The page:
Hemming pocketOnce all your numbers are in place (or before, if you’re paining or ironing on) iron your pockets with the top hem folded over, and then just trim the corners of the fold with the pinking shears.  Then stitch the hem over with a closely matched colour of thread.  Now is the time to cut and hem your backing fabric, too.  I used a wide zig-zag stitch to do the hemming, which avoided having to do any other finishing.  Give yourself enough fabric top and bottom to hem a pocket big enough to thread a bamboo cane through later.

Now lay out all your prepared pockets.  Also cut yourself a star, or other decoration for the top of your tree, out of a suitably spangly fabric.  Now it’s time to sew the pockets onto the backing fabric, which you will have to do a row at a time starting at the top.  First pin your star in place and then, with an appropriate contrasting thread, appliqué it in place. I used zigzag stitch, because I like the effect, and a dark red / burgundy thread, but you should do whatever you like!

Applique starThen, a row at a time, do the same with the pockets, sewing the sides and bottom onto the backing fabric using a zigzag stitch.  Try to make sure you catch both sides of adjoining pockets in the stitch.  Obviously don’t stitch the tops of the pockets if you’re going to want to put anything in them!  Oh, and mind your fingers on the pins as you work – or at least, try not to stab yourself *too* often.

If you don’t quite manage to catch all the edges, you can correct this later by hand using matching rather than contrasting fabric to make the corrections.  It will look hand-made, which is the point, after all!

Once you’re all done, cut two lengths of bamboo, one a bit longer than the other, and some suitably coloured ribbon to hang the calendar with.  I used a spot of fabric glue (yes, I’d learnt my lesson and bought some by then!) on both ends of the top bamboo cane to stop the tied-on ribbon from slipping.  I also used a little scrap of ribbon to tie a jingle bell to a tiny peg to use as a marker to move along from pocket to pocket as December ticks away.

That’s it, sit back and admire your handiwork!  And perhaps pour yourself a nice beverage – go on, you’ve earned it!

Deck the Halls – quick & easy Christmas bunting

Time: an hour or two – Difficulty: low (assuming you can use a sewing machine) – Cost: less than £5

Don’t you love bunting?  Not only is it very pretty, it seems to be bang on trend right now, if the smart interiors boutiques where I can’t afford to shop are anything to go by!

Christmas bunting

A while ago, I (maybe foolishly) volunteered to make a load of bunting to help decorate the village hall for my little sister’s wedding reception.  Before embarking on the epic effort, I thought it might be best to do a mini version to iron the kinks out of my process.  Christmas is coming, so what better than a bit of Christmas bunting for the hallway?

For this project, you will require –

  • A sewing machine (capable of straight stitch – so any sewing machine will do!)
  • Straight scissors and pinking shears
  • Scrap card for a template
  • Bias tape, as much as you want your bunting to be long, and the colour of your choice.  Double fold tape will save you the fold-and-iron process, but may not be as easy to get hold of.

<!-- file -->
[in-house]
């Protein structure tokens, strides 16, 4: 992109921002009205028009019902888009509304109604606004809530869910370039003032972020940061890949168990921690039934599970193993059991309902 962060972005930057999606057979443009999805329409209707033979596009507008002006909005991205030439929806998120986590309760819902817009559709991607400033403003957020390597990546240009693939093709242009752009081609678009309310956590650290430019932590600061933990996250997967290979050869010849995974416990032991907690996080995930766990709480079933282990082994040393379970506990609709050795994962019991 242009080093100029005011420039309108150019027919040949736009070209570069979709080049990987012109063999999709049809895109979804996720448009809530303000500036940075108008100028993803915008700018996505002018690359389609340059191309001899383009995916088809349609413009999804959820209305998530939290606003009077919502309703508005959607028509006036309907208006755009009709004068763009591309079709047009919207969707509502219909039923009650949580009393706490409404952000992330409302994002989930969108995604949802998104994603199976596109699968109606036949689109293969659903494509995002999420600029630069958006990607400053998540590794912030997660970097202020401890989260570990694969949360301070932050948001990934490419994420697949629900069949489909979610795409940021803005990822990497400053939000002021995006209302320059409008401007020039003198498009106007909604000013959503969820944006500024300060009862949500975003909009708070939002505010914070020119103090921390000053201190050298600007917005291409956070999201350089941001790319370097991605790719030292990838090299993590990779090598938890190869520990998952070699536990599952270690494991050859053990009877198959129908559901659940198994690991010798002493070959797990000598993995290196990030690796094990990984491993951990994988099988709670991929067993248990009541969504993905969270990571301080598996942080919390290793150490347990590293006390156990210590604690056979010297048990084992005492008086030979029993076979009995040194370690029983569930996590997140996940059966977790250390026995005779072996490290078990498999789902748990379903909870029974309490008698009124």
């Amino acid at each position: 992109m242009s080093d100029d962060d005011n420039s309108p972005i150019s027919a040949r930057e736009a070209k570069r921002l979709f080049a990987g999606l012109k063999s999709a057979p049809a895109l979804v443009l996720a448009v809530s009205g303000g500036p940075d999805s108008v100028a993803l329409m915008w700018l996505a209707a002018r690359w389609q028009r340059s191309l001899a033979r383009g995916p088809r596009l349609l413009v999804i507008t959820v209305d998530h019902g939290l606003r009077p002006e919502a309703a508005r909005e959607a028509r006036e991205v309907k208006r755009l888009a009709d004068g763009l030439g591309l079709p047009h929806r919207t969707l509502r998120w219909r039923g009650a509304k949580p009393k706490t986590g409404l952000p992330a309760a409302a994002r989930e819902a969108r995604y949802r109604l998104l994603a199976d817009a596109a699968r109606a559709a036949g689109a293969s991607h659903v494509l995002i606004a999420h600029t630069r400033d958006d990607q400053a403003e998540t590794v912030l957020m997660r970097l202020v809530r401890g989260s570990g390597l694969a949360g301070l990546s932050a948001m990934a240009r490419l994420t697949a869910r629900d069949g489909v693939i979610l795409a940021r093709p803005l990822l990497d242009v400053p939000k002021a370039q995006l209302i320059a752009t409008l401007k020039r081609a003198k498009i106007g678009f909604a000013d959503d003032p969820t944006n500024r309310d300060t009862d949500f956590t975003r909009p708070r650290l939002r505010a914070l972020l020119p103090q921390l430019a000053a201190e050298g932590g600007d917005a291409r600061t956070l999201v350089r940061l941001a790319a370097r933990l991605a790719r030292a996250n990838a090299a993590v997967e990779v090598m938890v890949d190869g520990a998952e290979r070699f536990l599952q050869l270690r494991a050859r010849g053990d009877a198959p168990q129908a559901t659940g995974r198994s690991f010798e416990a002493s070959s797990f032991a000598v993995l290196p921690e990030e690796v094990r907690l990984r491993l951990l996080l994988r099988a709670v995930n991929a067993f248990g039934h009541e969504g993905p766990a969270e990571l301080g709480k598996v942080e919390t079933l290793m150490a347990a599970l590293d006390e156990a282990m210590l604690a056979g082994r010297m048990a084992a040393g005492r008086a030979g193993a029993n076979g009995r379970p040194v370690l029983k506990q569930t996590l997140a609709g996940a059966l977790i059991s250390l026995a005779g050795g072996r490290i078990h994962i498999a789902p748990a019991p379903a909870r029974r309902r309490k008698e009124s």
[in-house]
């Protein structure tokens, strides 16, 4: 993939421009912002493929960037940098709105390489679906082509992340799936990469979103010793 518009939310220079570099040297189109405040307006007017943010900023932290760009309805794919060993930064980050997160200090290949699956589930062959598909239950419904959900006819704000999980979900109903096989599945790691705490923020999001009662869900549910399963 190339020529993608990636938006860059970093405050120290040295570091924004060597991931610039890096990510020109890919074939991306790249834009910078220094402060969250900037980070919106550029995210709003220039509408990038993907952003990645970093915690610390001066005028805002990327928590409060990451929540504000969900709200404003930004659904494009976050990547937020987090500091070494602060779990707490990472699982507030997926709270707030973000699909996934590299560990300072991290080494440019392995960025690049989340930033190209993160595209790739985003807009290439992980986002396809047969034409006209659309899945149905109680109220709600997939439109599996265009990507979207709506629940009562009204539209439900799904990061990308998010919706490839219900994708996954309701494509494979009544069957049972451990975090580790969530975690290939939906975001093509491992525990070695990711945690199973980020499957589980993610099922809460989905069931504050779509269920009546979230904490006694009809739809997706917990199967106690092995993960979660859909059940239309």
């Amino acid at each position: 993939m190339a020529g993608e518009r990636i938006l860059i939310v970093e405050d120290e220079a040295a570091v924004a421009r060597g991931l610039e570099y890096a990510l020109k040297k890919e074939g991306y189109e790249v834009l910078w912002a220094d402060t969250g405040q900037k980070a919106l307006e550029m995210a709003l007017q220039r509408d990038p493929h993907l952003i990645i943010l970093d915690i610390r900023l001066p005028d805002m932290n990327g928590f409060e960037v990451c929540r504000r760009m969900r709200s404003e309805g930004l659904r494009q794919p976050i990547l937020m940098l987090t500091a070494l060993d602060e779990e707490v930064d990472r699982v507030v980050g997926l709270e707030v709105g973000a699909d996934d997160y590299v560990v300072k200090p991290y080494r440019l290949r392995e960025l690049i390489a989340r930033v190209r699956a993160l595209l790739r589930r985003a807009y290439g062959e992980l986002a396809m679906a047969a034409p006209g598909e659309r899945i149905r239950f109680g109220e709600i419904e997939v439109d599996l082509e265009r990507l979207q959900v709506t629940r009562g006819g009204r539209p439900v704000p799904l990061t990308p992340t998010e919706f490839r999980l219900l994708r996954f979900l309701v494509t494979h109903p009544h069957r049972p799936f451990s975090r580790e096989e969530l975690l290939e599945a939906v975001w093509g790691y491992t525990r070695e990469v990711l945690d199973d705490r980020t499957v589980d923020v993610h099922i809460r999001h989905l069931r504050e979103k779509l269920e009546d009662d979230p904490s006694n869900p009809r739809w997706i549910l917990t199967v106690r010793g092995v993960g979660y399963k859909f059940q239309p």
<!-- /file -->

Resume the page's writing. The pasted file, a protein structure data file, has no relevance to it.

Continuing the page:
• Sewing thread to match or contrast with the bias tape.  I find if I’m trying to match a colour and I don’t have a really close match – as in this case, all my greens were too light or too yellow – it’s better to find a neutral colour which matches the tone.  I used a dark grey for this bunting.
  • Some suitably festive fabric.  I used mainly scraps left over from previous Christmas crafting.  If you want to use new fabric a single fat quarter should be enough to make 6m of bunting with quite modest 4″ x 6″ pennants spaced 6″ apart.

Bunting template

Realistically you probably have all of the non-consumables or none of them – 6m of bias tape cost me less than £2, and I had the leftover fabrics already.

This is a single-sided bunting, if you use printed fabrics like I have.  If you use fabrics which have two good sides, of course, you don’t need to worry about that.  I like the effect of the pinking-sheared edges, and it saves an awful lot of time over hemming.

My bunting templateStart by making your template.  I drew mine out for triangular pennants 6″ long and 4″ wide at the top (the whole template is 20″ x 6″).   If you’re using lots of small fabric scraps, you may also make to want a template for a single or a pair of pennants.  Give some thought to what spacing you’re going to want to have between your pennants.  I went for 6″ – the same as the length of the pennant.  Any more than this I think looks a bit sparse, closer and you’ll need more time and fabric to make extra pennants – at the end of the day it’s up to your taste!  Work out how may pennants you’re going to need by applying some basic primary school maths to the problem.   Remember to leave a bit more bias tape at the ends to give you enough to tie the bunting by.

Bunting pennantsUsing your template, mark up your fabric.  I used a biro to mark up the back of the fabric.  You might want to use something a little less crude, if you have it!  Then cut the top of the pennants with the straight scissors, and the sides with the pinking shears.  You’ll notice the lines I’ve cut aren’t quite strictly straight, because my pinking shears aren’t long enough to cut the side in a single action.  I don’t think it matters!

After ironingOnce you’ve cut all your pennants, it’s probably a good time to iron them.  At the same time, if you’ve bought single fold bias tape (bias tape which has the two edges folded in but isn’t yet folded in half) then use the iron to fold this in half and set the fold. Then decide how you want your pennants ordered, if they’re not all the same.

Pinning pennants in placeNow, starting from the centre to ensure they’ll be evenly distributed, start pinning your pennants into the bias tape.  I marked my 6″ gap onto the edge of a piece of card to help me space them consistently – it’s quicker than using a measuring tape or a ruler every time.  Try to be reasonably accurate but don’t stress over it.

Sewing buntingOnce all your pennants are placed, it’s time to sew.  I just used a single row of straight-stitch as close to the open edge of the bias tape as it was practical to do quite quickly.  You could also use a zig-zag stitch, if you prefer.  As you get to each pennant, just make sure the top is placed as far into the fold of the tape as possible, and lying nice and flat, before you sew it in place.

Bunting, folded for storageChristmas bunting - completedThat’s it, keep sewing until you’ve reached the end of your tape and all the pennants are secured in place.

Doesn’t it look pretty?  I can’t wait for Christmas now!